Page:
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Less than half given apprenticeship information at school

Just one in four (24%) believe an apprenticeship offers a better chance of getting a good job than a university degree

Less than half (48%) of 16- to 21-year-olds received information on apprenticeships from their schools, according to research from the Chartered Management Institute (CMI) and the EY Foundation.

By contrast, 86% of this age group had been given guidance from their schools about going to university.

The research suggested this disparity is affecting attitudes towards apprenticeships. While two in three (65%) said they associated apprenticeships with good job prospects, only 37% linked them to a good career. Two in five (42%) expressed concerns about the perceived ‘low status’ of apprenticeships, and 67% were worried about low pay.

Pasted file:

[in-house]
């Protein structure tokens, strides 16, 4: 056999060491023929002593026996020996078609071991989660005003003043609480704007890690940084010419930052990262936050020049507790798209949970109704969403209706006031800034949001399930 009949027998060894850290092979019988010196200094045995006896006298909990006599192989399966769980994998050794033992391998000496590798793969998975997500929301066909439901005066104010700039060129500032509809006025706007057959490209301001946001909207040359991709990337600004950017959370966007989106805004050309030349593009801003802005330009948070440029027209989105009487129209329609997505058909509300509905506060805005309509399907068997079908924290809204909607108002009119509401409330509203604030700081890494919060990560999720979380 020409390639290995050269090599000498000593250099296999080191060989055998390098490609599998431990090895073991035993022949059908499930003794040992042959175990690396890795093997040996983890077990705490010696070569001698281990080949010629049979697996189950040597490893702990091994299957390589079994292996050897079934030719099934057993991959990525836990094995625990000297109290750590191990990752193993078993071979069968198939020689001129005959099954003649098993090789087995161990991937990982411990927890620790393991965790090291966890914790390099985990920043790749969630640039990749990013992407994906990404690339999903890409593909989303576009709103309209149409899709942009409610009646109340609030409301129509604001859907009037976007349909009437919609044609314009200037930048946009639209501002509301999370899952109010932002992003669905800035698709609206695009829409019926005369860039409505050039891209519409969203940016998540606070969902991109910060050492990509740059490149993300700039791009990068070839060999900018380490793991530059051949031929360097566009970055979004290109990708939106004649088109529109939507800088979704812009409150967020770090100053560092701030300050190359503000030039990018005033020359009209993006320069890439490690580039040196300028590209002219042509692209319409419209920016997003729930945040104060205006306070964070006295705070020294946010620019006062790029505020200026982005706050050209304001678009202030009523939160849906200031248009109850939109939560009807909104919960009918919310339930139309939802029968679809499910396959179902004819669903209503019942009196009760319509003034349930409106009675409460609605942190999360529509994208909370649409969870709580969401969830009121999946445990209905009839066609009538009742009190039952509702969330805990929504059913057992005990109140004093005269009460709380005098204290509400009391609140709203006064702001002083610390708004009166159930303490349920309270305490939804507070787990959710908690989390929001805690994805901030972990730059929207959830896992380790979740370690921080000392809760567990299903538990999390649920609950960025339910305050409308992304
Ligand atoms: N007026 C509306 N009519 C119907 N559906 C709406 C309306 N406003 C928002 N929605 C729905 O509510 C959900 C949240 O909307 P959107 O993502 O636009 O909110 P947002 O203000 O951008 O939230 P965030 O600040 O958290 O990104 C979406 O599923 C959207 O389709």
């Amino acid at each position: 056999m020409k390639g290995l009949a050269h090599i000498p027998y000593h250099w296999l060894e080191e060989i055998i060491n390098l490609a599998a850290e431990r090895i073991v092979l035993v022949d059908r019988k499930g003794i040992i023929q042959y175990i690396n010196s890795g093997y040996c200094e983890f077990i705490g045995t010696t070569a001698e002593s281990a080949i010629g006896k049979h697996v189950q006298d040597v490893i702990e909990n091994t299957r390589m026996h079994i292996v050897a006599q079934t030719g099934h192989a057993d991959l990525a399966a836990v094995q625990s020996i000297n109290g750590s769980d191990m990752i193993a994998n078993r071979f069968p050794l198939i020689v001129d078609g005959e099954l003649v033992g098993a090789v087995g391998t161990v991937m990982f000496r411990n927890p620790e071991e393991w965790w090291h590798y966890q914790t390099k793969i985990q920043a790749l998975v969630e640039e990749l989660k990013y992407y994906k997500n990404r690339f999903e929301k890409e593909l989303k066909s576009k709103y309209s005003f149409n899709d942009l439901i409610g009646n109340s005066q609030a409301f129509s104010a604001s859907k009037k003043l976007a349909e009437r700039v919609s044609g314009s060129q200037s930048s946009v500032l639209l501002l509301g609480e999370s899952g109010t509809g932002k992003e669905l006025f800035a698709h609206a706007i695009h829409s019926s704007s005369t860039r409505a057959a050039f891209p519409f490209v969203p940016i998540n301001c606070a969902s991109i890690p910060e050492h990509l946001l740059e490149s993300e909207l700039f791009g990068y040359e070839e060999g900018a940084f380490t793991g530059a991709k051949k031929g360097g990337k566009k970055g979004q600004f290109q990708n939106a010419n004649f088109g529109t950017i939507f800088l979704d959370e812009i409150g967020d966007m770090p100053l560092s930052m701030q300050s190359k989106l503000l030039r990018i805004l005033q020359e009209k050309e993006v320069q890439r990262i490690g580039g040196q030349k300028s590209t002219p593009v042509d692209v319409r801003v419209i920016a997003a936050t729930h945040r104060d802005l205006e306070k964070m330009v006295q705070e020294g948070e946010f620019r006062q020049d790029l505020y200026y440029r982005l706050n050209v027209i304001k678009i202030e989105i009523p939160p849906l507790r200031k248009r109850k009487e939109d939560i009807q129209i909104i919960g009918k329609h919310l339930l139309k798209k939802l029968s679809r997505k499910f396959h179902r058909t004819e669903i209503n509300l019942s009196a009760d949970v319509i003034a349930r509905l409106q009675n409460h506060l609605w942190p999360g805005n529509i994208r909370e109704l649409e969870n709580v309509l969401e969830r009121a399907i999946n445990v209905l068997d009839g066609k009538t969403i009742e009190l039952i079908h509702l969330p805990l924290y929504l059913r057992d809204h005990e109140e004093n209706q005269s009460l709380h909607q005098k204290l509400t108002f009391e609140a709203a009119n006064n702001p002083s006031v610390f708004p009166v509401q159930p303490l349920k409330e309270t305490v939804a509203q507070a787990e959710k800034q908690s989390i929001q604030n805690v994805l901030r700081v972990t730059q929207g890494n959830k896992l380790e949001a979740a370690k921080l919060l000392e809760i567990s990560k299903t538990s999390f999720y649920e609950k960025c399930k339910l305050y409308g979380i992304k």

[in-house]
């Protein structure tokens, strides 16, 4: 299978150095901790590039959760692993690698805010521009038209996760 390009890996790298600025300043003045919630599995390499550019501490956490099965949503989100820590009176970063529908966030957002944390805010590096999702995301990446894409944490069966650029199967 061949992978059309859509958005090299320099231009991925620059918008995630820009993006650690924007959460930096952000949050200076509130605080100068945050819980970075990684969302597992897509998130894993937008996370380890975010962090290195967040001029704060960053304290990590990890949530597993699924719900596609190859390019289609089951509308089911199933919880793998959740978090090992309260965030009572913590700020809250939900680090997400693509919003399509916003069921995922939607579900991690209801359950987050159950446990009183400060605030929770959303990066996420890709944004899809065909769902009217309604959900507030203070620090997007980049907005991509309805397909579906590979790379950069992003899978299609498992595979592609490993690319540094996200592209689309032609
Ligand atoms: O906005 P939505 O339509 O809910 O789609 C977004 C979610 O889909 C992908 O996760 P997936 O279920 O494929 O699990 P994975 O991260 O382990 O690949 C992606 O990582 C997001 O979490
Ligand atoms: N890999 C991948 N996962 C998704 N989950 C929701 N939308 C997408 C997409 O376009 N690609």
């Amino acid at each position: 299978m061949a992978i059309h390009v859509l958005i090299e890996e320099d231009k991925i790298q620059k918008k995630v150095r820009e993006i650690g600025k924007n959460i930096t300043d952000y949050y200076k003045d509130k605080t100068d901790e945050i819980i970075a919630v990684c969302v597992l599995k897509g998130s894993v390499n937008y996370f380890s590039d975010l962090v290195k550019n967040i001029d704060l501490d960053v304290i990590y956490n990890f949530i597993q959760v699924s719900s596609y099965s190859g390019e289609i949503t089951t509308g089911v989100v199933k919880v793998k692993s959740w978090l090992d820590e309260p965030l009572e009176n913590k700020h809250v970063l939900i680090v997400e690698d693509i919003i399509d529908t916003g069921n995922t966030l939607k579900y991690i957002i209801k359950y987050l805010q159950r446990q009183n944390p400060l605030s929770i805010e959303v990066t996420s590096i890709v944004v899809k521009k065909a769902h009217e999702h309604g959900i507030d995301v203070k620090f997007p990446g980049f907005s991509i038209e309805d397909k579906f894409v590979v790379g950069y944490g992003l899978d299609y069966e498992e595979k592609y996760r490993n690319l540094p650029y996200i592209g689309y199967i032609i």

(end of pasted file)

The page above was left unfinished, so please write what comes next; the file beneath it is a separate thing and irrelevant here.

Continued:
Just one in four (24%) believed that an apprenticeship would offer them a better chance of getting a good job compared with having a university degree. However, three in five (62%) thought that big employers should be legally required to take on apprentices. Four in five (79%) thought that there should be more apprenticeships available for professional jobs.

Kathryn Austin, chief people and marketing officer at Pizza Hut Restaurants, and winner of the HR Director of the Year award at the 2016 HR Excellence Awards, said she was proud to offer degree-level apprenticeships.

“Apprenticeships are a great way for people to increase their skills and knowledge and get a headstart in their chosen career,” she said. “University may not be the right career path for everyone and it’s important for businesses and industry to encourage students to regard apprenticeships as a great way to learn on the job while also gaining qualifications.

“We’re proud to be leading the industry with our degree-level apprenticeship. A structured programme that includes a mix of academic and practical modules can help people not only gain a fantastic skills base in the hospitality industry, but also skills for life.”